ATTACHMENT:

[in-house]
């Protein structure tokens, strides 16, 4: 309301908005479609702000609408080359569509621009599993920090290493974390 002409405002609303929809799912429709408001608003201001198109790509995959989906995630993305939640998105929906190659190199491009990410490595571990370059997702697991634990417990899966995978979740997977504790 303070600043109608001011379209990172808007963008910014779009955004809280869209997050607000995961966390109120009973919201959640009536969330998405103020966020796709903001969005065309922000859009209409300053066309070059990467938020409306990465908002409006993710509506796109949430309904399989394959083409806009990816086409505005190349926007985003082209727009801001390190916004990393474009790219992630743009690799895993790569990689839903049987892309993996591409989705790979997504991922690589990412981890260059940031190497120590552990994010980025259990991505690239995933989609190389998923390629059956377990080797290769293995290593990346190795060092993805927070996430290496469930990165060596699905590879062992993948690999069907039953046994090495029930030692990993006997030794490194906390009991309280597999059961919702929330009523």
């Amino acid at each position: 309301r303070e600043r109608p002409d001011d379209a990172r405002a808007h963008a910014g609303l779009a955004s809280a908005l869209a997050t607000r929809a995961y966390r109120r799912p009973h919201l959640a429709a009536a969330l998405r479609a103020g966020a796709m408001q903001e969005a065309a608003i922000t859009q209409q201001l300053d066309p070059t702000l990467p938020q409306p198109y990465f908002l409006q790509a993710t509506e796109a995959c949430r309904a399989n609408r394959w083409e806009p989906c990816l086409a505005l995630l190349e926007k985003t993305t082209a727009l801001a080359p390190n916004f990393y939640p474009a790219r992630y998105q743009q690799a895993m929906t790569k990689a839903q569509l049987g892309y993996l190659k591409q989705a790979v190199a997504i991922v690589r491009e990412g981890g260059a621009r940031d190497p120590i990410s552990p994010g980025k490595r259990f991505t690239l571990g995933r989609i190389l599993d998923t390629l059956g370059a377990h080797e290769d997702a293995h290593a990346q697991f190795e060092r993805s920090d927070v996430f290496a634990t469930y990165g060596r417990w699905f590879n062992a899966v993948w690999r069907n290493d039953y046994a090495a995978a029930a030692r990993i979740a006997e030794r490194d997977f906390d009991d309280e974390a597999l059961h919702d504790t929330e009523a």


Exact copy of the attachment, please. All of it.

[in-house]
């Protein structure tokens, strides 16, 4: 309301908005479609702000609408080359569509621009599993920090290493974390 002409405002609303929809799912429709408001608003201001198109790509995959989906995630993305939640998105929906190659190199491009990410490595571990370059997702697991634990417990899966995978979740997977504790 303070600043109608001011379209990172808007963008910014779009955004809280869209997050607000995961966390109120009973919201959640009536969330998405103020966020796709903001969005065309922000859009209409300053066309070059990467938020409306990465908002409006993710509506796109949430309904399989394959083409806009990816086409505005190349926007985003082209727009801001390190916004990393474009790219992630743009690799895993790569990689839903049987892309993996591409989705790979997504991922690589990412981890260059940031190497120590552990994010980025259990991505690239995933989609190389998923390629059956377990080797290769293995290593990346190795060092993805927070996430290496469930990165060596699905590879062992993948690999069907039953046994090495029930030692990993006997030794490194906390009991309280597999059961919702929330009523």
């Amino acid at each position: 309301r303070e600043r109608p002409d001011d379209a990172r405002a808007h963008a910014g609303l779009a955004s809280a908005l869209a997050t607000r929809a995961y966390r109120r799912p009973h919201l959640a429709a009536a969330l998405r479609a103020g966020a796709m408001q903001e969005a065309a608003i922000t859009q209409q201001l300053d066309p070059t702000l990467p938020q409306p198109y990465f908002l409006q790509a993710t509506e796109a995959c949430r309904a399989n609408r394959w083409e806009p989906c990816l086409a505005l995630l190349e926007k985003t993305t082209a727009l801001a080359p390190n916004f990393y939640p474009a790219r992630y998105q743009q690799a895993m929906t790569k990689a839903q569509l049987g892309y993996l190659k591409q989705a790979v190199a997504i991922v690589r491009e990412g981890g260059a621009r940031d190497p120590i990410s552990p994010g980025k490595r259990f991505t690239l571990g995933r989609i190389l599993d998923t390629l059956g370059a377990h080797e290769d997702a293995h290593a990346q697991f190795e060092r993805s920090d927070v996430f290496a634990t469930y990165g060596r417990w699905f590879n062992a899966v993948w690999r069907n290493d039953y046994a090495a995978a029930a030692r990993i979740a006997e030794r490194d997977f906390d009991d309280e974390a597999l059961h919702d504790t929330e009523a």